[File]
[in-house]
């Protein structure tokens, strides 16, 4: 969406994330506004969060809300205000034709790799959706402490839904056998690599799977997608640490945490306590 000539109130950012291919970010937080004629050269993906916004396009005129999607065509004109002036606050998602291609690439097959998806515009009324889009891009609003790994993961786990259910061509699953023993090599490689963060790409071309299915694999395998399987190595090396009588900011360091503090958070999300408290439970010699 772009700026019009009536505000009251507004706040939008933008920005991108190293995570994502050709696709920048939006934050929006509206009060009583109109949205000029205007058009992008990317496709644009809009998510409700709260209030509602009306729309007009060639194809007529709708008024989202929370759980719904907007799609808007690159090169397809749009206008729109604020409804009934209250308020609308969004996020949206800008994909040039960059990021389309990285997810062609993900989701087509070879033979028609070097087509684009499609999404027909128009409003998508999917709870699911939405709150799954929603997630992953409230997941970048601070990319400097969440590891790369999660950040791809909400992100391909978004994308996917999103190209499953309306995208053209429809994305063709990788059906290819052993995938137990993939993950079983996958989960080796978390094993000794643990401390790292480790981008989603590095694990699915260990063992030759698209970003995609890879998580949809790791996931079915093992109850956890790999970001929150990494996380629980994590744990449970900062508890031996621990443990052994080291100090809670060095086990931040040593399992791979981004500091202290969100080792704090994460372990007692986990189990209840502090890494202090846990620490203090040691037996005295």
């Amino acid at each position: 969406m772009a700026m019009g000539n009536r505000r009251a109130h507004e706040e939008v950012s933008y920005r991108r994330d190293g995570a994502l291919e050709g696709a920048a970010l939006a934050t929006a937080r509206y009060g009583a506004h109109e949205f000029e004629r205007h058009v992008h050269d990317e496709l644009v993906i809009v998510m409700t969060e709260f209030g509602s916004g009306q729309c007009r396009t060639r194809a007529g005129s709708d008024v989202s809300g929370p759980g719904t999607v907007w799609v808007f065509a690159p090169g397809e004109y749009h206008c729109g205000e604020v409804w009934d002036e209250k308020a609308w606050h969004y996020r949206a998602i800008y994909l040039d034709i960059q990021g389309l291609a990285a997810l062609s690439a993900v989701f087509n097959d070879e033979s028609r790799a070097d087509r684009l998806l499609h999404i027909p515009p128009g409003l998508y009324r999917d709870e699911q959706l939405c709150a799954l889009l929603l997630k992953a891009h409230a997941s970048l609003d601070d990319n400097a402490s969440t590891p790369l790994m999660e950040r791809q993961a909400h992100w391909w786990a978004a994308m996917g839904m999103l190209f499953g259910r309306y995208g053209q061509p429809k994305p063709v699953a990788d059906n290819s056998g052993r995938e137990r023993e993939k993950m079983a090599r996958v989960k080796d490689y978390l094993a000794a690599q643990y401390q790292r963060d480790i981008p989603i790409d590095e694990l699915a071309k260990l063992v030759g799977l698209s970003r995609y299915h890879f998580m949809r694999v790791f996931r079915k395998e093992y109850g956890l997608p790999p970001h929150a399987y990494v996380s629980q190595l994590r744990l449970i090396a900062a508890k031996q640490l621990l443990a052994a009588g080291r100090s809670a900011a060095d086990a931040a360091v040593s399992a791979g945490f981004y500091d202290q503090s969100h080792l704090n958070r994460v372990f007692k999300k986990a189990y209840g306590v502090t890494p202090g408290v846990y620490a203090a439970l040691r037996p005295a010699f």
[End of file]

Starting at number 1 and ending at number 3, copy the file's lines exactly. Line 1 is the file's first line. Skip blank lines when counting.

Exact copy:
[in-house]
């Protein structure tokens, strides 16, 4: 969406994330506004969060809300205000034709790799959706402490839904056998690599799977997608640490945490306590 000539109130950012291919970010937080004629050269993906916004396009005129999607065509004109002036606050998602291609690439097959998806515009009324889009891009609003790994993961786990259910061509699953023993090599490689963060790409071309299915694999395998399987190595090396009588900011360091503090958070999300408290439970010699 772009700026019009009536505000009251507004706040939008933008920005991108190293995570994502050709696709920048939006934050929006509206009060009583109109949205000029205007058009992008990317496709644009809009998510409700709260209030509602009306729309007009060639194809007529709708008024989202929370759980719904907007799609808007690159090169397809749009206008729109604020409804009934209250308020609308969004996020949206800008994909040039960059990021389309990285997810062609993900989701087509070879033979028609070097087509684009499609999404027909128009409003998508999917709870699911939405709150799954929603997630992953409230997941970048601070990319400097969440590891790369999660950040791809909400992100391909978004994308996917999103190209499953309306995208053209429809994305063709990788059906290819052993995938137990993939993950079983996958989960080796978390094993000794643990401390790292480790981008989603590095694990699915260990063992030759698209970003995609890879998580949809790791996931079915093992109850956890790999970001929150990494996380629980994590744990449970900062508890031996621990443990052994080291100090809670060095086990931040040593399992791979981004500091202290969100080792704090994460372990007692986990189990209840502090890494202090846990620490203090040691037996005295």
């Amino acid at each position: 969406m772009a700026m019009g000539n009536r505000r009251a109130h507004e706040e939008v950012s933008y920005r991108r994330d190293g995570a994502l291919e050709g696709a920048a970010l939006a934050t929006a937080r509206y009060g009583a506004h109109e949205f000029e004629r205007h058009v992008h050269d990317e496709l644009v993906i809009v998510m409700t969060e709260f209030g509602s916004g009306q729309c007009r396009t060639r194809a007529g005129s709708d008024v989202s809300g929370p759980g719904t999607v907007w799609v808007f065509a690159p090169g397809e004109y749009h206008c729109g205000e604020v409804w009934d002036e209250k308020a609308w606050h969004y996020r949206a998602i800008y994909l040039d034709i960059q990021g389309l291609a990285a997810l062609s690439a993900v989701f087509n097959d070879e033979s028609r790799a070097d087509r684009l998806l499609h999404i027909p515009p128009g409003l998508y009324r999917d709870e699911q959706l939405c709150a799954l889009l929603l997630k992953a891009h409230a997941s970048l609003d601070d990319n400097a402490s969440t590891p790369l790994m999660e950040r791809q993961a909400h992100w391909w786990a978004a994308m996917g839904m999103l190209f499953g259910r309306y995208g053209q061509p429809k994305p063709v699953a990788d059906n290819s056998g052993r995938e137990r023993e993939k993950m079983a090599r996958v989960k080796d490689y978390l094993a000794a690599q643990y401390q790292r963060d480790i981008p989603i790409d590095e694990l699915a071309k260990l063992v030759g799977l698209s970003r995609y299915h890879f998580m949809r694999v790791f996931r079915k395998e093992y109850g956890l997608p790999p970001h929150a399987y990494v996380s629980q190595l994590r744990l449970i090396a900062a508890k031996q640490l621990l443990a052994a009588g080291r100090s809670a900011a060095d086990a931040a360091v040593s399992a791979g945490f981004y500091d202290q503090s969100h080792l704090n958070r994460v372990f007692k999300k986990a189990y209840g306590v502090t890494p202090g408290v846990y620490a203090a439970l040691r037996p005295a010699f």